The report, entitled “The Industrialisation of China’s Pork Supply Chain” and published yesterday by Rabobank, estimated that annual deliveries of the grain into the country would reach 20mn tonnes by 2017 if current trends in China’s pork production and industrialisation were to continue.
Given the sheer size of the pork market,which currently stands at over 50mn tonnes, the impact of any growth in the quantity of corn required to feed the herd will be sure to be felt at a macro level in terms of price rises, tight supplies and an increased trend towards GMO development.
The report, however, suggested that If China could improve its corn yields and swine-feed conversion ratios towards US levels, then its goals of self-sufficiency could be achievable.
But how likely is China to focus on increasing its yield of corn?
According to Pan Chen Jun of Rabobank’s Food and Agribusiness Research and Advisory group, one of the report’s authors, this would be possible on a marginal level, given the amount of time and financial investment China has placed into R&D.
“However, the potential to improve that is less than the potential to improve hog productivity,” said Pan. “The government supports the growth of the pork industry through a number of policies, such as subsidy, pork reserves and new slaughtering regulations.”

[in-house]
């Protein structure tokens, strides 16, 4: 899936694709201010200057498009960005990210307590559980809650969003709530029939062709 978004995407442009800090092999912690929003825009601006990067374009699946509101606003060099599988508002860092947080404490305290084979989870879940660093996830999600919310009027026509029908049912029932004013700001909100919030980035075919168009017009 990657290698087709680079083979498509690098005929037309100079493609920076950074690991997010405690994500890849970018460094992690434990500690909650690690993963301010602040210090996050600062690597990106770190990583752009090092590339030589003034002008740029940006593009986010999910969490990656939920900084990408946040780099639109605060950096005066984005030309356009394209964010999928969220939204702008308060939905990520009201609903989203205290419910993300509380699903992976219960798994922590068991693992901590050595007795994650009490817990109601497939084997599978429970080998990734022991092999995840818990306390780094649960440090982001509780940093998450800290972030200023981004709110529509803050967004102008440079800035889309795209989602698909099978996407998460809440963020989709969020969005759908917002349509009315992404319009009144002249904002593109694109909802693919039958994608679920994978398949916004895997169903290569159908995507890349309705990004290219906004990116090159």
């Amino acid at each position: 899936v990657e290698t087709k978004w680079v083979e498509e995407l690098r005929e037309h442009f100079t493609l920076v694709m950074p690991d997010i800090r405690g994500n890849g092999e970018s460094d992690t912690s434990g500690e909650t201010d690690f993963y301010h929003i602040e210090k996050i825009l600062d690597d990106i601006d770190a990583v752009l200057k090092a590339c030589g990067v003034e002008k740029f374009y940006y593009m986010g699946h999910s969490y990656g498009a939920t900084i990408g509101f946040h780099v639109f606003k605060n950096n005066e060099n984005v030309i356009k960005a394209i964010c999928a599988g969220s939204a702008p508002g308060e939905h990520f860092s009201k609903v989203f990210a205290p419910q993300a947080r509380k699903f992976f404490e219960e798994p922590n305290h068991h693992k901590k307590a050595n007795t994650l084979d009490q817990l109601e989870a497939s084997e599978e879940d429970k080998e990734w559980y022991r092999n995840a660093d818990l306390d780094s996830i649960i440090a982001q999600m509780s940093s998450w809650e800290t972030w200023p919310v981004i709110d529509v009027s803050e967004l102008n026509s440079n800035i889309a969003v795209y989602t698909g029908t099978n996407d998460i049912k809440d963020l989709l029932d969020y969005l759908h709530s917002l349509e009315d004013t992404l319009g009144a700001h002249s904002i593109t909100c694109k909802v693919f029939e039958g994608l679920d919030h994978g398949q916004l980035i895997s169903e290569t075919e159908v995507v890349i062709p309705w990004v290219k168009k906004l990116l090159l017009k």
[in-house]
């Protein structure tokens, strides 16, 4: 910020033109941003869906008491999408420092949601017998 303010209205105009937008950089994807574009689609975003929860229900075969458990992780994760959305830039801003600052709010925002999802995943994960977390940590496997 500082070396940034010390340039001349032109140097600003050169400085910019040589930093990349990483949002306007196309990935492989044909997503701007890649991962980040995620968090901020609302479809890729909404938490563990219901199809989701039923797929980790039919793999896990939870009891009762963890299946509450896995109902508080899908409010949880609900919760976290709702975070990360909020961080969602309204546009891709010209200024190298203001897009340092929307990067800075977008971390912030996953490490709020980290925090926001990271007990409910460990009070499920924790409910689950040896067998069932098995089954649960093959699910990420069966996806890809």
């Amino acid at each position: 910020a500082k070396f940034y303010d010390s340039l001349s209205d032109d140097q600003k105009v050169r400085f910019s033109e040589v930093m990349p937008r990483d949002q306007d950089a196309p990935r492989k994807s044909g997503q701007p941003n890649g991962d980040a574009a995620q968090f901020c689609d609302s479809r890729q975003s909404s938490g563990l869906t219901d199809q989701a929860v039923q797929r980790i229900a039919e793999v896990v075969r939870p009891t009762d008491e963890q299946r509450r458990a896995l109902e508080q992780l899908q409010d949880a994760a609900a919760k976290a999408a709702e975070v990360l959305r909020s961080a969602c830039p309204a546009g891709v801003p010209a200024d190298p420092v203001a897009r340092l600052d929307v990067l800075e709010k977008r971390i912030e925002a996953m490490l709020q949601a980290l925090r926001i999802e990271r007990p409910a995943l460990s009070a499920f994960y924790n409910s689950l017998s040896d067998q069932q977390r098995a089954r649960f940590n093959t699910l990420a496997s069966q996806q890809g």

Indeed, ensuring a stable market supply of pork and providing reasonable profits for farmers were the ultimate goals of government policy listed in the report.
“The government is trying to create a market-orientated system via control. On the one hand, the government encourages fair competition, which is driven by market demand. On the other hand, a number of policies have been launched to guide the development direction of the industry and to intervene in the market when violent ups and downs are anticipated,” it outlined.
However, Pan cautioned against allowing prices for the meat to grow too fast. “As pork is the staple meat [in China], and it has a relatively heavy weight on the consumer price index basket, an increase in pork prices will drive up CPI,” she warned. “It is an important food for consumers, so soaring prices will be the last thing that the government would like to see.”